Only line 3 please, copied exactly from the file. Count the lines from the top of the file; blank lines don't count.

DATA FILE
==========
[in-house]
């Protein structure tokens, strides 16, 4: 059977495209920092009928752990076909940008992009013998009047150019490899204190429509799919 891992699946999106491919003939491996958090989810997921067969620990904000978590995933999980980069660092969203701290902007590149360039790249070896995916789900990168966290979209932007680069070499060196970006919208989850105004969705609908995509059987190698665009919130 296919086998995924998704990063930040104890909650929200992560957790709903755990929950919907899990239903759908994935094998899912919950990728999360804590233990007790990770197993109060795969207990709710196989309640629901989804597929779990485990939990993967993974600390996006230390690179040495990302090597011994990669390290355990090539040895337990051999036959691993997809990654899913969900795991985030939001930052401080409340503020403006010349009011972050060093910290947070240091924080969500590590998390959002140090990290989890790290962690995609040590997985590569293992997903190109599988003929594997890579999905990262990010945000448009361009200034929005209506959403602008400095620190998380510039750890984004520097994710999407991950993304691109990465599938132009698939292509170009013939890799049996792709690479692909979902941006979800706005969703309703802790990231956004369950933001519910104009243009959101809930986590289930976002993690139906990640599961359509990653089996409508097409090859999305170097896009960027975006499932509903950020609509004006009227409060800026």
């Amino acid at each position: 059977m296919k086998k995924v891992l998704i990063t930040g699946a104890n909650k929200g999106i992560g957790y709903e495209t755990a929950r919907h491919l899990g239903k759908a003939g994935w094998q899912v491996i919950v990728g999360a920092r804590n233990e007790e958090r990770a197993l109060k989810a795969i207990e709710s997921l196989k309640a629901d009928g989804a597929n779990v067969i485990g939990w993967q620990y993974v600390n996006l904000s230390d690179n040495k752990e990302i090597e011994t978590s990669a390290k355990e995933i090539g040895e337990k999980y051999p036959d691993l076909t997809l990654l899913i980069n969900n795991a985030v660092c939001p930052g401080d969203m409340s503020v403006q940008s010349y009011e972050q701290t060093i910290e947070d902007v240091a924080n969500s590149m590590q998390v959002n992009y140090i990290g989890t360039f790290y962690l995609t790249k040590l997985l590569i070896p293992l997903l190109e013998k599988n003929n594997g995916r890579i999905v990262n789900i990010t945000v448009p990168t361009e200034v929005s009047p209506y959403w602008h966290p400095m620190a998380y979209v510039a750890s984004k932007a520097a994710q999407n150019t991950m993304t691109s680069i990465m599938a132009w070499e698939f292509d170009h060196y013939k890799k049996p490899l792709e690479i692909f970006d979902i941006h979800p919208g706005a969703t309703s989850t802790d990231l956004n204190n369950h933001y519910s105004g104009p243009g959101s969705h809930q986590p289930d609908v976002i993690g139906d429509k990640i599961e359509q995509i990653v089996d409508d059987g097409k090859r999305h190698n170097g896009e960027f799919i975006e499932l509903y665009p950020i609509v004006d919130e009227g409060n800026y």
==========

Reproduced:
């Amino acid at each position: 059977m296919k086998k995924v891992l998704i990063t930040g699946a104890n909650k929200g999106i992560g957790y709903e495209t755990a929950r919907h491919l899990g239903k759908a003939g994935w094998q899912v491996i919950v990728g999360a920092r804590n233990e007790e958090r990770a197993l109060k989810a795969i207990e709710s997921l196989k309640a629901d009928g989804a597929n779990v067969i485990g939990w993967q620990y993974v600390n996006l904000s230390d690179n040495k752990e990302i090597e011994t978590s990669a390290k355990e995933i090539g040895e337990k999980y051999p036959d691993l076909t997809l990654l899913i980069n969900n795991a985030v660092c939001p930052g401080d969203m409340s503020v403006q940008s010349y009011e972050q701290t060093i910290e947070d902007v240091a924080n969500s590149m590590q998390v959002n992009y140090i990290g989890t360039f790290y962690l995609t790249k040590l997985l590569i070896p293992l997903l190109e013998k599988n003929n594997g995916r890579i999905v990262n789900i990010t945000v448009p990168t361009e200034v929005s009047p209506y959403w602008h966290p400095m620190a998380y979209v510039a750890s984004k932007a520097a994710q999407n150019t991950m993304t691109s680069i990465m599938a132009w070499e698939f292509d170009h060196y013939k890799k049996p490899l792709e690479i692909f970006d979902i941006h979800p919208g706005a969703t309703s989850t802790d990231l956004n204190n369950h933001y519910s105004g104009p243009g959101s969705h809930q986590p289930d609908v976002i993690g139906d429509k990640i599961e359509q995509i990653v089996d409508d059987g097409k090859r999305h190698n170097g896009e960027f799919i975006e499932l509903y665009p950020i609509v004006d919130e009227g409060n800026y």